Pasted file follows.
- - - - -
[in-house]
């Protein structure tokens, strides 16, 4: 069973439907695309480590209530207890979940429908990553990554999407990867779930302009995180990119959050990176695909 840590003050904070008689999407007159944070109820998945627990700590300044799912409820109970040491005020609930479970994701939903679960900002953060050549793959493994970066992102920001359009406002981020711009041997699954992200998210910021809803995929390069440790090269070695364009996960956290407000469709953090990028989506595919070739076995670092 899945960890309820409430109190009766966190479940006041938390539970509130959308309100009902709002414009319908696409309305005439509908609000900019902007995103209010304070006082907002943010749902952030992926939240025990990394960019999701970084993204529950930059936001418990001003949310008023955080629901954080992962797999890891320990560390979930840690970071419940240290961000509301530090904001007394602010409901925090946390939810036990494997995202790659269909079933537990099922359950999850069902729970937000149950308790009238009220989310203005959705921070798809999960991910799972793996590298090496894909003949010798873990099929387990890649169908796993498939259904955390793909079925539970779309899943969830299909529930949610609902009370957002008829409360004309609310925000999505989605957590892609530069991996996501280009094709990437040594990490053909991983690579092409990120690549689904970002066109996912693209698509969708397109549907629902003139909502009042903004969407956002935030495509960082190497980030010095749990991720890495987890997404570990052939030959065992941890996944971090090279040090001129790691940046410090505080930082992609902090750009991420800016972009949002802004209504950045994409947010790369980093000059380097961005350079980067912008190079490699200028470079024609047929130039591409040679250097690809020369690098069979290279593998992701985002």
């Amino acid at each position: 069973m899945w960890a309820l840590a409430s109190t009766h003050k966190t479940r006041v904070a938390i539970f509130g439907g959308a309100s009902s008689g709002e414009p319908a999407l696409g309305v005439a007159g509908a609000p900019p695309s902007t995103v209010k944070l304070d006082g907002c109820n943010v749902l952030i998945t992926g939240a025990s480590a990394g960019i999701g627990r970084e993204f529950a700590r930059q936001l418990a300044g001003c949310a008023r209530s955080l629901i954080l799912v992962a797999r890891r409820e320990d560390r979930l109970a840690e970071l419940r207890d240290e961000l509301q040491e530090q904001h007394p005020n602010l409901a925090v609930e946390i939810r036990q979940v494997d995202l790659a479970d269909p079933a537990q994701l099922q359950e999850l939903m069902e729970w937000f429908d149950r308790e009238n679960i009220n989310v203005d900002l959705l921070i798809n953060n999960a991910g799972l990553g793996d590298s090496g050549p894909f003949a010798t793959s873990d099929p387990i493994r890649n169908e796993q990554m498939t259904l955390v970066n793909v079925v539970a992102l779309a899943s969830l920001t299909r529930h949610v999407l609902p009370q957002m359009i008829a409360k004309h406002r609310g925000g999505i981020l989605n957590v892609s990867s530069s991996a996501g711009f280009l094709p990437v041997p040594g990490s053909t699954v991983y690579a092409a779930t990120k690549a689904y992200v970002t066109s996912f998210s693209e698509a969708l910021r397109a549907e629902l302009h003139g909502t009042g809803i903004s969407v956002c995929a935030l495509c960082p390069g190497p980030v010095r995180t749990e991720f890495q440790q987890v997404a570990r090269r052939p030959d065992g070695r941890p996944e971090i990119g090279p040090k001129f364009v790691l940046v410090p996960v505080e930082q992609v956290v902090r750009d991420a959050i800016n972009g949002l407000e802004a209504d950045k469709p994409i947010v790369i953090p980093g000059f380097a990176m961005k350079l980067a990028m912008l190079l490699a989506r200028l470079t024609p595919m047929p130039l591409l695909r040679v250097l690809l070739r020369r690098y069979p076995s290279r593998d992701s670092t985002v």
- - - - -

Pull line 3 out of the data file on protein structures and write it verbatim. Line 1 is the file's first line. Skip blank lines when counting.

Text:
């Amino acid at each position: 069973m899945w960890a309820l840590a409430s109190t009766h003050k966190t479940r006041v904070a938390i539970f509130g439907g959308a309100s009902s008689g709002e414009p319908a999407l696409g309305v005439a007159g509908a609000p900019p695309s902007t995103v209010k944070l304070d006082g907002c109820n943010v749902l952030i998945t992926g939240a025990s480590a990394g960019i999701g627990r970084e993204f529950a700590r930059q936001l418990a300044g001003c949310a008023r209530s955080l629901i954080l799912v992962a797999r890891r409820e320990d560390r979930l109970a840690e970071l419940r207890d240290e961000l509301q040491e530090q904001h007394p005020n602010l409901a925090v609930e946390i939810r036990q979940v494997d995202l790659a479970d269909p079933a537990q994701l099922q359950e999850l939903m069902e729970w937000f429908d149950r308790e009238n679960i009220n989310v203005d900002l959705l921070i798809n953060n999960a991910g799972l990553g793996d590298s090496g050549p894909f003949a010798t793959s873990d099929p387990i493994r890649n169908e796993q990554m498939t259904l955390v970066n793909v079925v539970a992102l779309a899943s969830l920001t299909r529930h949610v999407l609902p009370q957002m359009i008829a409360k004309h406002r609310g925000g999505i981020l989605n957590v892609s990867s530069s991996a996501g711009f280009l094709p990437v041997p040594g990490s053909t699954v991983y690579a092409a779930t990120k690549a689904y992200v970002t066109s996912f998210s693209e698509a969708l910021r397109a549907e629902l302009h003139g909502t009042g809803i903004s969407v956002c995929a935030l495509c960082p390069g190497p980030v010095r995180t749990e991720f890495q440790q987890v997404a570990r090269r052939p030959d065992g070695r941890p996944e971090i990119g090279p040090k001129f364009v790691l940046v410090p996960v505080e930082q992609v956290v902090r750009d991420a959050i800016n972009g949002l407000e802004a209504d950045k469709p994409i947010v790369i953090p980093g000059f380097a990176m961005k350079l980067a990028m912008l190079l490699a989506r200028l470079t024609p595919m047929p130039l591409l695909r040679v250097l690809l070739r020369r690098y069979p076995s290279r593998d992701s670092t985002v």